It was a historic moment as two member clubs challenged a governing body in court. Following three days of submissions conducted online, Lord Alistair Clark referred the matter to the Scottish Football Association’s arbitration process as it was a “football issue”.
The arbitration panel was gathered independently and found resoundingly in the SPFL’s favour. Hearts were officially relegated to the Championship, Thistle to League One and Stranraer to League Two.
It was not an unexpected outcome and, as such, Hearts had already begun planning for the new campaign. Robbie Neilson was lured back to Tynecastle Park as manager from Dundee United and promptly signed goalkeeper Craig Gordon from Celtic.
A total of eight new faces would arrive – keeper Ross Stewart on loan from Livingston, winger Josh Ginnelly on loan from Preston, midfielder Andy Halliday, defenders Mihai Popescu and Stephen Kingsley, plus two more wingers in Elliott Frear and Jordan Roberts.
A host of others left, including strikers Conor Washington and Uche Ikpeazu, as the squad was trimmed. Yet Neilson’s preparations for the 2020/21 campaign would be anything but smooth.
The Premiership started on August 1 but the Championship, League One and League Two chose a truncated season of 27 games instead of 36. That would not start until mid-October in the hope that fans may return by then.
Hearts began training at the start of August aiming to build momentum. Their delayed Scottish Cup semi-final against Hibs was scheduled for Halloween.
They were quickly stopped in their tracks. On August 13, the SFA/SPFL Joint Response Group told all teams outwith the Premiership that they could not train until at least August 24 following a breach of Covid 19 guidelines by Aberdeen and Celtic players.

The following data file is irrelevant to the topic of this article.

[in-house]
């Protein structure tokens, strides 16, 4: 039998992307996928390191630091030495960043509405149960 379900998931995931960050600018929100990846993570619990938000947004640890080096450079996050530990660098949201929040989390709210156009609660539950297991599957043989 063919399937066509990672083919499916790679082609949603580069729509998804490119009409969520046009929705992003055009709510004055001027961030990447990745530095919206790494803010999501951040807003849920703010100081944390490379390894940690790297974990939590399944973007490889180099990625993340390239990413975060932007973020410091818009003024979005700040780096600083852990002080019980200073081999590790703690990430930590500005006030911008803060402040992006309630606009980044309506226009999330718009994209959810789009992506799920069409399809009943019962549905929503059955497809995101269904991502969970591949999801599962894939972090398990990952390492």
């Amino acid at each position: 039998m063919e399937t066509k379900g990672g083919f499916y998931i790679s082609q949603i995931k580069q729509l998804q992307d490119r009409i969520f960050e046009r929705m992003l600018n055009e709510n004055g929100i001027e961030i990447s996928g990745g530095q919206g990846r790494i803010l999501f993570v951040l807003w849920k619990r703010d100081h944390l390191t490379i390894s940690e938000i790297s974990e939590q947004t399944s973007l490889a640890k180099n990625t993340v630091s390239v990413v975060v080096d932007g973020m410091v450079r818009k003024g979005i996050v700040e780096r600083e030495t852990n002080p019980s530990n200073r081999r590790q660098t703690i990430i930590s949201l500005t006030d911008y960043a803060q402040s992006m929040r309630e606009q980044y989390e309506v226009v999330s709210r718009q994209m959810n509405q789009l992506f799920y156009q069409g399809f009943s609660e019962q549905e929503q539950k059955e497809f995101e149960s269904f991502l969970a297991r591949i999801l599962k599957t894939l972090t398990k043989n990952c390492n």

The top flight continued despite only players in that league breaking the rules. All others had to stop. Hearts were the only team holding pre-season sessions at that point and therefore were the only SPFL side affected.
The farcical situation was epitomised by Hull City – visiting Scotland for a training camp – using Hearts’ pitches at Riccarton that week while Neilson’s squad stayed home.
After former SFA official Andrew McKinlay arrived at Tynecastle as the new chief executive, the season began with three Betfred Cup wins and a 6-2 league demolition of Dundee.
Hearts beat Hibs in extra-time in the Scottish Cup semi-final – a perfect retort at those who abetted their relegation – but suffered the devastating loss of ex-captain Marius Zaliukas the same day.
They lost at Alloa in the Betfred Cup last 16 but sit top of the Championship at Christmas. Hearts’ Scottish Cup final display in a captivating final against Celtic proved Neilson’s team are heading in the right direction.
The club posted a small profit despite Budge’s forecast that relegation would cost them £2.5m to £3m. Benefactors contributed £3m to aid the rebuilding process. There is a long road ahead but signs are that 2021 can be a more prosperous year for Hearts.